Municipal Benchmarking

How do municipal processes, approvals, and government fees and charges affect housing affordability in Canada?

This study is intended to help establish standards that municipalities can and should aim to meet, and that industry and the public can and should call for, with supporting data and best practices to show the way. It is an opportunity to start a productive conversation for all, identifying best practices, ways to improve processes, and opportunities for governments and industry to work together to tackle affordability and other housing challenges.

Housing affordability continues to be a challenge in all parts of the country. A key component of affordability is the price of a home, and a major part of the price is the cost to develop and build. In Canada, municipal processes, approvals, and charges have been steadily increasing. This adds cost to building both low-rise and high-rise housing, contributes to higher prices, and ultimately erodes affordability.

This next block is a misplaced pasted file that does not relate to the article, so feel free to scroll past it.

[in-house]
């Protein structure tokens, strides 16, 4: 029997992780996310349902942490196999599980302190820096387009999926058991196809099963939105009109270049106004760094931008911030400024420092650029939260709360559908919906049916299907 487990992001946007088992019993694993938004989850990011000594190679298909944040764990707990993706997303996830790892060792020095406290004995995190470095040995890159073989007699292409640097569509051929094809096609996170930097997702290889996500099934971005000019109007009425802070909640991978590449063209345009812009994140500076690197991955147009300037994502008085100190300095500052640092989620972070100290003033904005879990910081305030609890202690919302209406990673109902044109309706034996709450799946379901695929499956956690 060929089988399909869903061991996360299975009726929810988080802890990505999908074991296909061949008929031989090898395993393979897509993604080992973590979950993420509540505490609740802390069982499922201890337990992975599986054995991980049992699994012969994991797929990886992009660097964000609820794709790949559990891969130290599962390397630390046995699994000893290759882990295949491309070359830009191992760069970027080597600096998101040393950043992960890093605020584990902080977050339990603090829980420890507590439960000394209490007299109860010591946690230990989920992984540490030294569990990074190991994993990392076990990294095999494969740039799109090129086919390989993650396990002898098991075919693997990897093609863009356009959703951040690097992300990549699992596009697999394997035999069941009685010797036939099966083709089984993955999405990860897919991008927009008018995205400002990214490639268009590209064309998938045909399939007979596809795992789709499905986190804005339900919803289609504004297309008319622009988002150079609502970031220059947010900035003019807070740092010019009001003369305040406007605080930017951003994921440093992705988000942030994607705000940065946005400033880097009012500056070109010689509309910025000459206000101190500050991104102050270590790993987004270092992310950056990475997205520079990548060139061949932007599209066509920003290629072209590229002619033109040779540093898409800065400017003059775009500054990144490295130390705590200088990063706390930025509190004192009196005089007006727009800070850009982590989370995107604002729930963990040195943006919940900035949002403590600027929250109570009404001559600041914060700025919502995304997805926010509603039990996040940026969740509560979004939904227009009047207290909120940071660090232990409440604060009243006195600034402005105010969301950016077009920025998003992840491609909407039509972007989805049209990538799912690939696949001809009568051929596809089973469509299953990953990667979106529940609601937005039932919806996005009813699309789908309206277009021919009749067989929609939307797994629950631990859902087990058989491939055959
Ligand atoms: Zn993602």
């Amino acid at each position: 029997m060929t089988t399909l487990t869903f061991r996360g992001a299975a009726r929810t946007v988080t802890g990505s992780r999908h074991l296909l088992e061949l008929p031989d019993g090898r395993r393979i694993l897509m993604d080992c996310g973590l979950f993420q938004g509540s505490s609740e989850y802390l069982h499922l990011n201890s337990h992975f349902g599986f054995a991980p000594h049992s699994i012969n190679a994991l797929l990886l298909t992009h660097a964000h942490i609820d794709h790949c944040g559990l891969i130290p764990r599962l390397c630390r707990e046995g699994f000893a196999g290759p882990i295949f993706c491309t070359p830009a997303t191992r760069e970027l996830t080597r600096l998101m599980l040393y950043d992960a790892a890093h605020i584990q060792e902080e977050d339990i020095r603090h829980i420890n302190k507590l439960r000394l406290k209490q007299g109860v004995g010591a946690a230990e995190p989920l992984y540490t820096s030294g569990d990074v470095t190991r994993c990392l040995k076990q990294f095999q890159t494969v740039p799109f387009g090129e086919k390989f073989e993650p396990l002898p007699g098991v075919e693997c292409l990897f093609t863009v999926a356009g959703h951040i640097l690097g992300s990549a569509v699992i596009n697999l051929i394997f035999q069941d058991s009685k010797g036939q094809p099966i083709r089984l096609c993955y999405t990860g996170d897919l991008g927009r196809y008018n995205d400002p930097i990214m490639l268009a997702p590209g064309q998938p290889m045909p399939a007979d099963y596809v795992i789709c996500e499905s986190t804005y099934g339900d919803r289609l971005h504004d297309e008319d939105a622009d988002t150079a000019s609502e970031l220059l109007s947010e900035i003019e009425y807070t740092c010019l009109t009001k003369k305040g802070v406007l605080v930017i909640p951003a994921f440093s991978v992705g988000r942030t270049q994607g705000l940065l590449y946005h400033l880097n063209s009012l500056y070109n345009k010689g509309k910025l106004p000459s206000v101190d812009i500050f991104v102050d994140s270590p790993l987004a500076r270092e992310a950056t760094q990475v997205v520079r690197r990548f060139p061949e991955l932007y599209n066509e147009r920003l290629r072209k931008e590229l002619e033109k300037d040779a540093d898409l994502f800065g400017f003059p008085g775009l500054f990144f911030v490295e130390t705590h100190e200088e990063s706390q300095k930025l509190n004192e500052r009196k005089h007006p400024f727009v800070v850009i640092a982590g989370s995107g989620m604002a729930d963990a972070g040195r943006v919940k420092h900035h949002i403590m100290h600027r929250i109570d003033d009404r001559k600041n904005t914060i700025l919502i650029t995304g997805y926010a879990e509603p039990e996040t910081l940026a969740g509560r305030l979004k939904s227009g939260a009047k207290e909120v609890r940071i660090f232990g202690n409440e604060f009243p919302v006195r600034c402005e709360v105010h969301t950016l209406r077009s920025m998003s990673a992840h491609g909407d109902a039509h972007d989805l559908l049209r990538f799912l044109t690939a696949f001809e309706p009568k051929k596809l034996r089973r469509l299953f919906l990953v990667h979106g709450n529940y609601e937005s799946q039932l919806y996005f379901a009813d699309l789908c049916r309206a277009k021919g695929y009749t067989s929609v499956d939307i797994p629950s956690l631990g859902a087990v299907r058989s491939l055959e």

The Municipal Benchmarking Study was commissioned by CHBA and delivered by Altus Group. The study compares 21 Canadian municipalities, examining how their processes, approvals timelines, and charges and fees contribute to housing affordability and supply issues in major housing markets across Canada. The report reads as a report card to show which municipal governments are leading in which of the three pillars of the study—planning system features, approval timelines and government charges. 

CHBA's Municipal Benchmarking Study
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This study was undertaken before the COVID-19 health crisis in Canada.  Throughout the pandemic, many municipalities have worked with the building industry to innovate in order to keep housing moving – this has included more online applications, virtual inspections and several other new ways of doing things.

Summary of Findings